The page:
In BC virtually anyone can become self-employed and take a shot at being their own boss – unfortunately, there’s no handbook explaining the financial ins and outs. Given the difficulties of starting and maintaining a successful business, it’s no surprise that as Licensed Insolvency Trustees we often meet with business owners who are struggling with business debts simply because they didn’t know the liabilities they were taking on, or what to do when they wanted to wind the business down.
Read on to understand some basics about business debts, common mistakes to avoid making in dealing with business debt, as well as information about getting debt help for small businesses.
Business Debt Basics
Here are some basic components of business debts that you should be aware of since the finances of a business are often interwoven with personal finances of owners and directors which can create unintended consequences.
Types of Businesses
In Canada there are three common types of small business structures and each one has advantages and disadvantages depending on the business owners’ goals and objectives and will have different requirements to set up. An accountant or lawyer can be a great resource for you when setting up your business, helping you weigh the pros and cons of each structure and ensuring you are not missing key setups like licenses, WCB or other insurances.
A sole proprietorship is the most straight-forward way to start a business or become a contractor. Essentially you (the owner) and the business are the same entity and not legally separated – the assets and debt of your business are also your personal assets and debts.
If two or more people are combining resources in a business they may (but are not necessarily required to) establish formal terms and become a partnership, which is relatively easy to get underway. Each partner is personally responsible for the debts of the business, and they share in liabilities of the actions of the other partners. It’s important to note that this liability may be considered ‘joint and several’ which means that one partner could be liable for any of the debts of the business, regardless of their actual investment in the business.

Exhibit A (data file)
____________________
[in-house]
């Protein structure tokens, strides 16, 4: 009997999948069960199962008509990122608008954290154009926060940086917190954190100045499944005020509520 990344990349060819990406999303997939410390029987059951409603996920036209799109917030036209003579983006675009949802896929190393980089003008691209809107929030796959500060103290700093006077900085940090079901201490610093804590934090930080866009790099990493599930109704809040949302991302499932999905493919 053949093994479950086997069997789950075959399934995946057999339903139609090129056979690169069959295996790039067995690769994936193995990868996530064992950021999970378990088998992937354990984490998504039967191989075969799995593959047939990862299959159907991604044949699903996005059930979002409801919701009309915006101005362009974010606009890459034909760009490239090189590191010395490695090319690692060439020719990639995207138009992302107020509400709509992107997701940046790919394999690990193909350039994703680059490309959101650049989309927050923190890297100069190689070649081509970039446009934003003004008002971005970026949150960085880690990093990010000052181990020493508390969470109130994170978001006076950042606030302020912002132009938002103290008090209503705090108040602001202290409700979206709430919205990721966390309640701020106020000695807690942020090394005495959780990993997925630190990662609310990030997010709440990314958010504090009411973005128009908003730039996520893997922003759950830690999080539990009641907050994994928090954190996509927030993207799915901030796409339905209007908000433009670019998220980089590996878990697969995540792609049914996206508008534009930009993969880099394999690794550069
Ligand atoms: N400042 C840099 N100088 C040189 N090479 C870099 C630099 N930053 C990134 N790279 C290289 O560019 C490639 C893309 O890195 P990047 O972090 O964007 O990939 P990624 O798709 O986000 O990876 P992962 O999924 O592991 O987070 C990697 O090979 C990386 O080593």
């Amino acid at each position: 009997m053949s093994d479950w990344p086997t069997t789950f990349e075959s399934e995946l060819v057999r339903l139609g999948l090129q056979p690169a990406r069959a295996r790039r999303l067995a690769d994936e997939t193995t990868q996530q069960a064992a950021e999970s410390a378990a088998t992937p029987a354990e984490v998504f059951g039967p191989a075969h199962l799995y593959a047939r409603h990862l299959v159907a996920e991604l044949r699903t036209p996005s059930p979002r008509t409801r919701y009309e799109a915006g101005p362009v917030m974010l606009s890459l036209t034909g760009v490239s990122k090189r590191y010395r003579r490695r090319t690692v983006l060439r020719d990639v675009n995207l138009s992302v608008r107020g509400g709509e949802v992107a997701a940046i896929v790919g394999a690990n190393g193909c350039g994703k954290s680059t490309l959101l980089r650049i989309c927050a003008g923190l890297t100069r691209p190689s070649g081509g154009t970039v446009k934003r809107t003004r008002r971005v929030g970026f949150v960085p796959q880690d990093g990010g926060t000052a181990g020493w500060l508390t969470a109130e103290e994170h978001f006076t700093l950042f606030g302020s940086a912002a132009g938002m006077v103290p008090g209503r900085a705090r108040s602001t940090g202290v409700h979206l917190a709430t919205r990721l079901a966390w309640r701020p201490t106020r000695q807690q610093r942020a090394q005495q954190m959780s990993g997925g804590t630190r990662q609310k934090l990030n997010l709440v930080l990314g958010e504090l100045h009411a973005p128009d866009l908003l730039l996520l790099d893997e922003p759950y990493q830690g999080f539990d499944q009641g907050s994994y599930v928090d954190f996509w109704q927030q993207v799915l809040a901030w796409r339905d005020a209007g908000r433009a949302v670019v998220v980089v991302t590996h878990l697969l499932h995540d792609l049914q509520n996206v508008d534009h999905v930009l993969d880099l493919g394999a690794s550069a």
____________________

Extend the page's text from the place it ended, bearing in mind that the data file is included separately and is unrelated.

Incorporating your business takes more time to establish and is often more costly than setting up other types of business structures, but it means that the corporation is a legal entity separate from its shareholders. A limited company, or corporation, is essentially a separate legal “person” and can hold assets, acquire debts and contracts, sue, or be sued.
It is important for business owners to understand that there is virtually no structure that will completely shield you personally from all business debts.
Common Problem Areas of Business Debts
At any time in business, and particularly in the start-up stages, business owners will often accumulate credit card or line of credit debt used to fund their operations. Be sure to track and retain documentation for all your expenses – not only will you need these for tax filings, you need to be able to understand whether your business is turning a profit versus becoming a liability.
Debts a sole proprietor or partnership accumulate are payable by their owners since there is no distinction between business and owner. While corporations may protect owners from their debts to some degree, there is still a personal liability created for certain debts you cannot avoid becoming personally responsible for such as GST and payroll remittances, employee wages, as well as debts you have personally guaranteed (i.e. committed to pay in the event the company cannot). Some common problem types of business debts owners often face are those owing to the Canada Revenue Agency (CRA).
It’s extremely important for business owners to understand their responsibilities for tax compliance and know clearly what they need to file with CRA. CRA debt is one of the top reasons we see small business owners needing debt help. In addition to general corporate tax debt, some key areas to be aware of are: